CO- and NO-releasing molecules
A wide range of metal-carbonyl and nitrosyl complexes has been investigated as CO- and NO-releasing molecules. The focus of our work has been on manganese(I) tricarbonyl complexes of the general formula fac-[MnBr(CO)3(N^N)] and fac-[Mn(CO)3(N^N^N)]+ with bi- and tridentate chelating coligands. However, other metal carbonyl moieties, such as Ir(CO)2, Ru(CO)2, and Fe(CO)3 was also investigated with a number of collaboration partners:
- F. Wittkamp, C. Nagel, P. Lauterjung, B. Mallick, U. Schatzschneider, U.-P. Apfel, Phosphine-ligated dinitrosyl iron complexes for redox-controlled NO release, Dalton Trans. 45, 10271-10279 (2016)
- F. Strinitz, P. Trautner, H. Pfeiffer, U. Schatzschneider, N. Burzlaff, Synthesis and characterization of heteroscorpionate based manganese carbonyl complexes as CO releasing molecules, Tetrahedron 71, 2951-2954 (2015)
- P.V. Simpson, K. Radacki, H. Braunschweig, U. Schatzschneider, An iridium N-heterocyclic carbene complex [IrCl(CO)2(NHC)] as a carbon monoxide-releasing molecule (CORM), J. Organomet. Chem. 782, 116-123 (2015)
- C. Bischof, T. Joshi, A. Dimri, L. Spiccia, U. Schatzschneider, Synthesis, spectroscopic properties, and photoinduced CO release studies of functionalized ruthenium(II) polypyridyl complexes - versatile building blocks for the development of CORM-peptide nucleic acid bioconjugates, Inorg. Chem. 52, 9297-9308 (2013)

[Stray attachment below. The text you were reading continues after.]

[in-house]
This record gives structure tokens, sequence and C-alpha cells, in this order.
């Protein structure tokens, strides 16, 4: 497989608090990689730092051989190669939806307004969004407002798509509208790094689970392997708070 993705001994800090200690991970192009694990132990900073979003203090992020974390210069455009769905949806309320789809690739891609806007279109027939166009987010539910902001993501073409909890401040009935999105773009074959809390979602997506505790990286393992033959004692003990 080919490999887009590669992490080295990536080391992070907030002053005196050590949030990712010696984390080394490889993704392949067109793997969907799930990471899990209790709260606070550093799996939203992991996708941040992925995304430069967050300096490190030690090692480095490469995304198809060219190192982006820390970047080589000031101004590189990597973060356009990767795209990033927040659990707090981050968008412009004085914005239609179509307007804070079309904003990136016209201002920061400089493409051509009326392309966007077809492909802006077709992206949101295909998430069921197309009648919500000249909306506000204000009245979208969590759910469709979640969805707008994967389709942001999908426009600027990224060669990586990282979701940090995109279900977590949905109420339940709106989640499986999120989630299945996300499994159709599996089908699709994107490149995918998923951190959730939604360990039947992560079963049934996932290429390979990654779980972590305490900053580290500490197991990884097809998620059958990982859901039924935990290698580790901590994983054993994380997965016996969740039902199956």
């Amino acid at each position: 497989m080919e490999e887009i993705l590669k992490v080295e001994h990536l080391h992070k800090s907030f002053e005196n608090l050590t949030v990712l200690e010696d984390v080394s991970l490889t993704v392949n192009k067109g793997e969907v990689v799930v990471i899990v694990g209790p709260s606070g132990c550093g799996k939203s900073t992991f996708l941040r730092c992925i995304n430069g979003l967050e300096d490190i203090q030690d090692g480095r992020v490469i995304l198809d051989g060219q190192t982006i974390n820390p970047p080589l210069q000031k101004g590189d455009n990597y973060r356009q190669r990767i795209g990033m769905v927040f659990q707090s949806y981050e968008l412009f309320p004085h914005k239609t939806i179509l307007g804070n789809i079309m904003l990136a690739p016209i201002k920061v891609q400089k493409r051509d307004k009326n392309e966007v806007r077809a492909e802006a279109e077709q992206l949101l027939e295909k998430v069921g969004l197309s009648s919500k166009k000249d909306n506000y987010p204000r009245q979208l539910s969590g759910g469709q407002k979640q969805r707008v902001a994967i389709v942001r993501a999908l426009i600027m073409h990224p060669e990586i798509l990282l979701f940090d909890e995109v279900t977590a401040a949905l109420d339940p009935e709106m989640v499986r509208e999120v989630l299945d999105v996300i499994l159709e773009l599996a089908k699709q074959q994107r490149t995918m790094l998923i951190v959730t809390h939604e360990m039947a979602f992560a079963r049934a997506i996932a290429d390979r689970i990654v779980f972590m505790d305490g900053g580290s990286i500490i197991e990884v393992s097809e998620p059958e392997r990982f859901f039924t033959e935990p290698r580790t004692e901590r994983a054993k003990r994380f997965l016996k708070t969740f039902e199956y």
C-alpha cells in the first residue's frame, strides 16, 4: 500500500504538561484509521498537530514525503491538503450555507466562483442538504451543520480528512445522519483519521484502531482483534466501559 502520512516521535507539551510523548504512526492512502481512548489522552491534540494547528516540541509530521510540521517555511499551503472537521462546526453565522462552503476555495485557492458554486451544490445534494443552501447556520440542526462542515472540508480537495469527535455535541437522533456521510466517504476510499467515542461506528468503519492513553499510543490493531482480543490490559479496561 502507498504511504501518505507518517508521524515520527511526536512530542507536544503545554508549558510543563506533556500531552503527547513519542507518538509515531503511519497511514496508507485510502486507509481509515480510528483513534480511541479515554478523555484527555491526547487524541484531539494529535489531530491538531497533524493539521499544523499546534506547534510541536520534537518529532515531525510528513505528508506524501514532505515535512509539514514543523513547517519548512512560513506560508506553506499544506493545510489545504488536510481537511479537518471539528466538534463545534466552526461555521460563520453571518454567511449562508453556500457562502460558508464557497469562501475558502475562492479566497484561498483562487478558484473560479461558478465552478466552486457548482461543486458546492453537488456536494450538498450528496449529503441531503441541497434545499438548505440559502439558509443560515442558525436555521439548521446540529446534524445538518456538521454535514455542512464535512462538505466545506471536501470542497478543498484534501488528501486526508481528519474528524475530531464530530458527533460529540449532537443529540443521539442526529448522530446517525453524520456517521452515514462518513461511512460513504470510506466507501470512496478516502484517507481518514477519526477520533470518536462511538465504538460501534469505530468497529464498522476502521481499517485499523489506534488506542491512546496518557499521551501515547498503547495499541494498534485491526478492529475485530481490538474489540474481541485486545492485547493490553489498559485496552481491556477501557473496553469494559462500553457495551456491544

- P. Govender, S. Pai, U. Schatzschneider, G. Smith, Next generation PhotoCORMs: Polynuclear tricarbonylmanganese(I)-functionalised polypyridyl metallodendrimers, Inorg. Chem. 52, 5470-5478 (2013)
- W. Huber, R. Linder, J. Niesel, U. Schatzschneider, B. Spingler, P.C. Kunz, Comparative study of tricarbonyl manganese photoactivatable CO releasing molecules (PhotoCORMs) by using the myoglobin assay and time-resolved IR spectroscopy, Eur. J. Inorg. Chem. 3140-3146 (2012)
- F. Mohr, J. Niesel, U. Schatzschneider, C.W. Lehmann, Synthesis, structures, and CO releasing properties of two tricarbonyl manganese(I) complexes, Z. Anorg. Allgem. Chem. 638, 543-546 (2012)
- S. Romanski, B. Kraus, U. Schatzschneider, J.-M. Neudörfl, S. Amslinger, H.-G. Schmalz, Acyloxy-butadiene-Fe(CO)3 Complexes as Enzyme-Triggered CO-Releasing Molecules (ET-CORMs), Angew. Chem. Int. Ed. 50, 2392-2396 (2011)